They specifically searched out for ethnic Chinese, ethnic Thai, ethnic Vietnamese, Muslims, Buddhist Monks and other minorities leaving in Cambodia and killed them all. Many westerners took shelter in French Embassy, but after few days, Khmer forces put everyone in the trucks and left them at Thailand Border for safe passage. Cambodian women married to foreign nationals were allowed to go with their husbands, but Cambodian men married with foreign nationals were not allowed to go.
Those who stayed back wishfully or forcefully in Cambodia were forced to relocate in the agricultural camps, where they were treated like animals or even badly. They were hungry, weak, ill, but they were not allowed to produce some foods for them even near their houses, they were not allowed to get any treatment and they were subjected to brutal tortures. Public properties were captured, schools and bank were shut down and currency was abolished.
Those who were unable to work or those who protested against the Khmer Rouge, were either killed or beaten to death. Majority of the people were brought here from nearby Tuol Sleng Detention Center. They silently brought them in the late evening, only to kill them to death and nobody working around those field were aware of this game. To save the ammunition and bullets, they were killed by using spades, axes and hammers ! Children were smashed against the trees, so that they could not take the revenge after getting older. After death, they were thrown in to the nearby pits. To suppress the noise and moaning of the victims, they hanged loudspeakers on the tree and played local Khmer music at a loud volume on them. To hide the smells out from the body lying in open pits, they sprayed chemicals!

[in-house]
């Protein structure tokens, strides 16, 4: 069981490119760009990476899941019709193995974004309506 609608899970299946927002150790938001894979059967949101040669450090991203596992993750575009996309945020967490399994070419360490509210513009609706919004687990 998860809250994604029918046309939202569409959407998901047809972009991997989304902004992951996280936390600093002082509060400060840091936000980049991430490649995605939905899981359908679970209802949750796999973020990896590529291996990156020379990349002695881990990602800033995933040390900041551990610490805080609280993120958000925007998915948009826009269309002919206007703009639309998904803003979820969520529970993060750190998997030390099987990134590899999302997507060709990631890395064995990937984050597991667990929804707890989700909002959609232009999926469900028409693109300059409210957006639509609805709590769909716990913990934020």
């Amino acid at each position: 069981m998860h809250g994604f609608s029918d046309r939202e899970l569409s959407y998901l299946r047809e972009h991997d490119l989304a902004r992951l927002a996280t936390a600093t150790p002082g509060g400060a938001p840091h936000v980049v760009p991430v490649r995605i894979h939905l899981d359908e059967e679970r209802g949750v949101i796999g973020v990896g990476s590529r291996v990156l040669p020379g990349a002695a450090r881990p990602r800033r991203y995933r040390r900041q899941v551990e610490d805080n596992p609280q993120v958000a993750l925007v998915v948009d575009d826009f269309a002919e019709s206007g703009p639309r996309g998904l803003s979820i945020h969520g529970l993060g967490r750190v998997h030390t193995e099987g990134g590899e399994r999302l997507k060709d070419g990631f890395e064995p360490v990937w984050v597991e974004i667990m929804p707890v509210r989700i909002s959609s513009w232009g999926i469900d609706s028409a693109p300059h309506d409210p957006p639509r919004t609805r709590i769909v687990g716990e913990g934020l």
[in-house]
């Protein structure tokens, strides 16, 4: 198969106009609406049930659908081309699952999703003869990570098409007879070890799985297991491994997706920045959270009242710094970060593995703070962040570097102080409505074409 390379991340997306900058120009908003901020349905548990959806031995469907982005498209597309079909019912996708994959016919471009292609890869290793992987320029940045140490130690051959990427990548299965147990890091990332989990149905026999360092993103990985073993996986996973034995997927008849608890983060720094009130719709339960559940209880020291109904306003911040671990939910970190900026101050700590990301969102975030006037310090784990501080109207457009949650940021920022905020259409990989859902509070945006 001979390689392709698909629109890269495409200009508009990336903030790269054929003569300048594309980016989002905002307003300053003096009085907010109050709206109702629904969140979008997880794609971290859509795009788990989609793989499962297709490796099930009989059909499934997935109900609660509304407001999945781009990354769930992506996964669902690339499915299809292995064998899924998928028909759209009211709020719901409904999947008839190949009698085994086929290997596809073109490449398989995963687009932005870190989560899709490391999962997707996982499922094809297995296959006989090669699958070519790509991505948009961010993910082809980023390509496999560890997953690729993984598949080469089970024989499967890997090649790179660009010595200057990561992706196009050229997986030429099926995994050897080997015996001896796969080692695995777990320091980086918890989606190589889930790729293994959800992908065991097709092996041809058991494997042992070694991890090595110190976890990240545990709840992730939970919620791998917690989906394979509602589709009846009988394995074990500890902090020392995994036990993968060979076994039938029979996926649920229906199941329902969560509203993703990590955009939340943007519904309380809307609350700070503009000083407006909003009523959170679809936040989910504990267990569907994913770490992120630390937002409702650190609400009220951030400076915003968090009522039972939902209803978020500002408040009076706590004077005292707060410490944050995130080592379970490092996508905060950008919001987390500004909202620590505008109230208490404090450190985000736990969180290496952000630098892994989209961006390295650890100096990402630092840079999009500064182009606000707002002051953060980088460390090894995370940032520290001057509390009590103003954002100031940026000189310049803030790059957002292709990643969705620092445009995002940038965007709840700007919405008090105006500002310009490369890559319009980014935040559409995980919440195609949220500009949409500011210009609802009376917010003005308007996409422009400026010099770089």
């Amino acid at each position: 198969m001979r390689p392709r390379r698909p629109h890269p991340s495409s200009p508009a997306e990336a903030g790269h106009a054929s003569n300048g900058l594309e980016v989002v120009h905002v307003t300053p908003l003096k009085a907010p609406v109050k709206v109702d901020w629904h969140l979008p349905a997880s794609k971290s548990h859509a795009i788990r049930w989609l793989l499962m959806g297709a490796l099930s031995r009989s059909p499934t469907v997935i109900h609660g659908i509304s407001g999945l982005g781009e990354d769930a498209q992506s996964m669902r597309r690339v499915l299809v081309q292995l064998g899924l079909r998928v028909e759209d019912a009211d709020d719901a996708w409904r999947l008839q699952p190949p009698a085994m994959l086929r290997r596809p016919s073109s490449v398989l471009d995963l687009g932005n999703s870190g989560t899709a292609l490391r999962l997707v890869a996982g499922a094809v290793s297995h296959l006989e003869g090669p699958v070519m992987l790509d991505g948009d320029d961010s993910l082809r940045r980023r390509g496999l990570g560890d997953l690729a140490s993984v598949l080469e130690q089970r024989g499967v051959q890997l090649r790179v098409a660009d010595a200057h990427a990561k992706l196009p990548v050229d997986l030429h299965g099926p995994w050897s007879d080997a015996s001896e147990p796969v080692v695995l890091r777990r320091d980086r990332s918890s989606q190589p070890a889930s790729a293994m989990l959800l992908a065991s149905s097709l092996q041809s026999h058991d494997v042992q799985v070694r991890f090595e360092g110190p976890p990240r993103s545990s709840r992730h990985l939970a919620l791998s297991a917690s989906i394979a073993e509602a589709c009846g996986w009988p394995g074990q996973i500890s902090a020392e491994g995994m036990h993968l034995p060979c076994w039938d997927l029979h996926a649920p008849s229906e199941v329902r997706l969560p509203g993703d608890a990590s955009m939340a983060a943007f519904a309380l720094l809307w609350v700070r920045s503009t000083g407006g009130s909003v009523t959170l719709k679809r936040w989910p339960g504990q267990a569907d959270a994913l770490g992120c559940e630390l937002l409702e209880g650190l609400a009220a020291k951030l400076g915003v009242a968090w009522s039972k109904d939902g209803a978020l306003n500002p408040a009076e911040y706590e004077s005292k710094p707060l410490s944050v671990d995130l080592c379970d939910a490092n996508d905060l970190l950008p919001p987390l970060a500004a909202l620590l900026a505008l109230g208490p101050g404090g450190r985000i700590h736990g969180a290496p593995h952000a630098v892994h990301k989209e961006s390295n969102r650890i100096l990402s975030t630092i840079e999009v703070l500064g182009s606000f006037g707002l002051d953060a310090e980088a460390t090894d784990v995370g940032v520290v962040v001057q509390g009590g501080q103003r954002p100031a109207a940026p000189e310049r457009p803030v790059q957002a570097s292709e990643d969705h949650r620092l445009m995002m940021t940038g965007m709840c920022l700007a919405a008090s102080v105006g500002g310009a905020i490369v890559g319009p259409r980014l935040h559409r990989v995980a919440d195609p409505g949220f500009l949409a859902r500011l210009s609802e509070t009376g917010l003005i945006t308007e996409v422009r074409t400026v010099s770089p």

The same story continued for 4 years, until 1979, when Vietnamese Army stormed in Cambodia to end the rule of Pol Pot and his Khmer Rouge. Many people were still unaware of whatever had happened there in past four years. It was only after the fall of Khmer Rouge, when in the following year, heavy rain eroded some soil from the mass graves of people, this site of Killing Fields was discovered and the world came to know about that genocide.
From that time onwards, there about 20000 mass graves have been discovered in all over Cambodia. Various studies have estimated the death toll at between 740,000 and 3,000,000, with perhaps half of those deaths being due to executions, and the rest from starvation and disease. It was almost 25-30 percent of the total population of Cambodia. Almost every family of Cambodia lost at least one member during the Pol Pot dictatorship.
Note: In 1984, Director Ronald Jaffe made an amazing movie on the history of The Killing Fields. This movie ” The Killing Fields” is highly recommended to watch out, if you wish to see the terror of The Khmer Rouge. This movie is based on the real experiences of two journalists: Cambodian Dith Pran and American Sydney Schanberg, who were there in Cambodia during the time of The Khmer Rouge.